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Court of Appeal, Second District, Division 4, California.

The PEOPLE, Plaintiff and Respondent, v. Phillip Carlos JARMON, Defendant and Appellant. IN RE: Phillip Carlos JARMON, On Habeas Corpus.

Nos. B054148, B060842.

Decided: January 24, 1992

 Barbara Springer Perry, Beverly Hills, under appointment by the Court of Appeal, for defendant, appellant and petitioner. Daniel E. Lungren, Atty. Gen., George Williamson, Chief Asst. Atty. Gen., Carol Wendelin Pollack, Acting, r. Asst. Atty. Gen., Robert F. Katz and Sanjay T. Kumar, Deputy Attys. Gen., for plaintiff and respondent.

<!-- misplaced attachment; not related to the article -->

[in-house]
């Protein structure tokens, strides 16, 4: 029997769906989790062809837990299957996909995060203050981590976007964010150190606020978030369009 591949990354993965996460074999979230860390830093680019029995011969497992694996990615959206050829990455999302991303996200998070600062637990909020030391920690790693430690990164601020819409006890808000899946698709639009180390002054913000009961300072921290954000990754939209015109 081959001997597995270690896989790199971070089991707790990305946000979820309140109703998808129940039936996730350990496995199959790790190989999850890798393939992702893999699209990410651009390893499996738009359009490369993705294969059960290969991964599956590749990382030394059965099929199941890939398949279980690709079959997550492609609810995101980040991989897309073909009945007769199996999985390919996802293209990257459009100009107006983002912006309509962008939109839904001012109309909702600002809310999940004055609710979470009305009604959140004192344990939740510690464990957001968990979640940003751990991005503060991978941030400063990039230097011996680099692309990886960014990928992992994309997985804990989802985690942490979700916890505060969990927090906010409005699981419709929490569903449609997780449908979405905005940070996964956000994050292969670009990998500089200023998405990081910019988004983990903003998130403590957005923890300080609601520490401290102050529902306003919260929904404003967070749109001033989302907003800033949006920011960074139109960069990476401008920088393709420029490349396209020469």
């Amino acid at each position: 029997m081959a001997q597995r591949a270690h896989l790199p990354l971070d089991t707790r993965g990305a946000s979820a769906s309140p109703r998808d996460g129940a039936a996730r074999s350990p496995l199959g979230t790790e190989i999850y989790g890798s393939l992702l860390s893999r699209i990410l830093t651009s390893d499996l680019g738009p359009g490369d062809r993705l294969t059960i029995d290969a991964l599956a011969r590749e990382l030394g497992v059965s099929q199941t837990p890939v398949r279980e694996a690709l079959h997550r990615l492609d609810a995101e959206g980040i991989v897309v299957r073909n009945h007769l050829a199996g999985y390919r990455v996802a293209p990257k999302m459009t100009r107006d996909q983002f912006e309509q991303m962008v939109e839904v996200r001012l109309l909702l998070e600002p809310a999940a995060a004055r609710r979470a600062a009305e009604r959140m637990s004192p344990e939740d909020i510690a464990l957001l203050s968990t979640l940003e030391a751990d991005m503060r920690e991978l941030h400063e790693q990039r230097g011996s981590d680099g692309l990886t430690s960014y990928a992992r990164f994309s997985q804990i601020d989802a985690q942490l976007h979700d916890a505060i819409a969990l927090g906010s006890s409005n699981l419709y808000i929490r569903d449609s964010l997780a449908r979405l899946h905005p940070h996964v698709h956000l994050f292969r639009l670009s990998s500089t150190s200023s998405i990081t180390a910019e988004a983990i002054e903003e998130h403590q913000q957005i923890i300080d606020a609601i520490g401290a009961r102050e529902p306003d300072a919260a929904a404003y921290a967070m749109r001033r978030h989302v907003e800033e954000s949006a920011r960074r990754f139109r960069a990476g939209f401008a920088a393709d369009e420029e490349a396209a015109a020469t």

Appellant Phillip Carlos Jarmon was sentenced to 69 years to life in prison and ordered to pay $10,000 in restitution after bifurcated trial pursuant to Penal Code section 1026 1 on multiple charges of murder, vehicular manslaughter and possession of a controlled substance.   He contends in this appeal that the evidence is insufficient to demonstrate  malice, that he was not advised of and did not waive his right to a jury on the issue of his sanity, and that the sentence imposed by the trial court was incorrect in several respects.2  He also contends on appeal and in a related petition for writ of habeas corpus, that his trial counsel's failure to introduce expert evidence of his lack of capacity to harbor malice at the guilt phase of his trial deprived him of his right to effective assistance of counsel.   After review, we affirm.